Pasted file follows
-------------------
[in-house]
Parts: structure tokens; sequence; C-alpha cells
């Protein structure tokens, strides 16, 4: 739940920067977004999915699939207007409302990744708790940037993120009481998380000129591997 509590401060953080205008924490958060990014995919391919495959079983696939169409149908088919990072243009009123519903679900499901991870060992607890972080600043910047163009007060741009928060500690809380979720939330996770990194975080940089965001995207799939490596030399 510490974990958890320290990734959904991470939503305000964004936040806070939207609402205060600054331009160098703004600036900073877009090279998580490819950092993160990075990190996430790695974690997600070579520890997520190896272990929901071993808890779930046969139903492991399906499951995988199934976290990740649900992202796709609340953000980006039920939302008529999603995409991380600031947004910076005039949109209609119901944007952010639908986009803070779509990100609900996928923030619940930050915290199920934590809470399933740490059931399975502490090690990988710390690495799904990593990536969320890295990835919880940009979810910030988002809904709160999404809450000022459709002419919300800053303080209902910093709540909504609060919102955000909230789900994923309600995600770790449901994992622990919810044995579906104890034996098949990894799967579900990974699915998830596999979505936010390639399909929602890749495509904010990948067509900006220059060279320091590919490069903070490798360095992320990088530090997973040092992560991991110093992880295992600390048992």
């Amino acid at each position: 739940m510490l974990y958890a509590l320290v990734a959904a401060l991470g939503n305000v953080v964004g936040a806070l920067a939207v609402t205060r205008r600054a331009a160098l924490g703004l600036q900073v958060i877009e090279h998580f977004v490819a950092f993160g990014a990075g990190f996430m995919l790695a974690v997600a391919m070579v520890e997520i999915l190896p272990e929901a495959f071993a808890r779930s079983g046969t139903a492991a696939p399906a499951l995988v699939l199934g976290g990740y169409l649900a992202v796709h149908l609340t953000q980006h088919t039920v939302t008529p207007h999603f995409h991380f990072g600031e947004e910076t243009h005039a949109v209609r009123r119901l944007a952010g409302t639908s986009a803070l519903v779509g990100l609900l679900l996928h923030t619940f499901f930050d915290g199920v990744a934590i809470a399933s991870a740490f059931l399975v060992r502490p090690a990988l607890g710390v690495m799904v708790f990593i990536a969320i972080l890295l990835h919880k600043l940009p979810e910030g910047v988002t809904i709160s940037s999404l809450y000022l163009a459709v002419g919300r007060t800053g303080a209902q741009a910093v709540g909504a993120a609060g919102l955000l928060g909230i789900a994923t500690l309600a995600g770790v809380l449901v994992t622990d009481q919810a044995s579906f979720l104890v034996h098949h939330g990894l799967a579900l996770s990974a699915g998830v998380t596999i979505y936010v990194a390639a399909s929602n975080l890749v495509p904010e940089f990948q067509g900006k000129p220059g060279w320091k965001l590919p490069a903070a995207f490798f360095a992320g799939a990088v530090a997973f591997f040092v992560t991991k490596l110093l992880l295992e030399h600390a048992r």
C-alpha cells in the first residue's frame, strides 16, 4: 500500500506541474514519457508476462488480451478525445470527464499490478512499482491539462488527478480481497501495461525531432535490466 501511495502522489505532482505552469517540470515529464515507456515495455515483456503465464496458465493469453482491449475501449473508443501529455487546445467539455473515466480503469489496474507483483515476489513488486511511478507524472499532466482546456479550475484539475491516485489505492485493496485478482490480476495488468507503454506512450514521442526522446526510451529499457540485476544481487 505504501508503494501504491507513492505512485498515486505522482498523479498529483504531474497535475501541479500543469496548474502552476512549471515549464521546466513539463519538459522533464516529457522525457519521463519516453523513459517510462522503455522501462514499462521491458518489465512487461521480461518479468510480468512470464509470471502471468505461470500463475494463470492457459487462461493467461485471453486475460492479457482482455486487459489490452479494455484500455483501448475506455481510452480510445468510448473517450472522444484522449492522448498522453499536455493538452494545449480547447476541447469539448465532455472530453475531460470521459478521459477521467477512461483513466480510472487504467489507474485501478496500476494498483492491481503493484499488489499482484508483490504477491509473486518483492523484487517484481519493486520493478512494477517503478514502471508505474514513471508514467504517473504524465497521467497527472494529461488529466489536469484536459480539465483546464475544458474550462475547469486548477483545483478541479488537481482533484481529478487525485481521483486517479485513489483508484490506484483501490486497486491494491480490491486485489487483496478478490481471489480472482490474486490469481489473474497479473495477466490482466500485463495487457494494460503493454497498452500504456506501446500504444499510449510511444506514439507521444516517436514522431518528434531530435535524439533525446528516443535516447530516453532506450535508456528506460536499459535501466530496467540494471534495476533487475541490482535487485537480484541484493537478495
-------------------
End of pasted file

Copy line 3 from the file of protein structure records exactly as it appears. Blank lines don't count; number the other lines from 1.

């Protein structure tokens, strides 16, 4: 739940920067977004999915699939207007409302990744708790940037993120009481998380000129591997 509590401060953080205008924490958060990014995919391919495959079983696939169409149908088919990072243009009123519903679900499901991870060992607890972080600043910047163009007060741009928060500690809380979720939330996770990194975080940089965001995207799939490596030399 510490974990958890320290990734959904991470939503305000964004936040806070939207609402205060600054331009160098703004600036900073877009090279998580490819950092993160990075990190996430790695974690997600070579520890997520190896272990929901071993808890779930046969139903492991399906499951995988199934976290990740649900992202796709609340953000980006039920939302008529999603995409991380600031947004910076005039949109209609119901944007952010639908986009803070779509990100609900996928923030619940930050915290199920934590809470399933740490059931399975502490090690990988710390690495799904990593990536969320890295990835919880940009979810910030988002809904709160999404809450000022459709002419919300800053303080209902910093709540909504609060919102955000909230789900994923309600995600770790449901994992622990919810044995579906104890034996098949990894799967579900990974699915998830596999979505936010390639399909929602890749495509904010990948067509900006220059060279320091590919490069903070490798360095992320990088530090997973040092992560991991110093992880295992600390048992």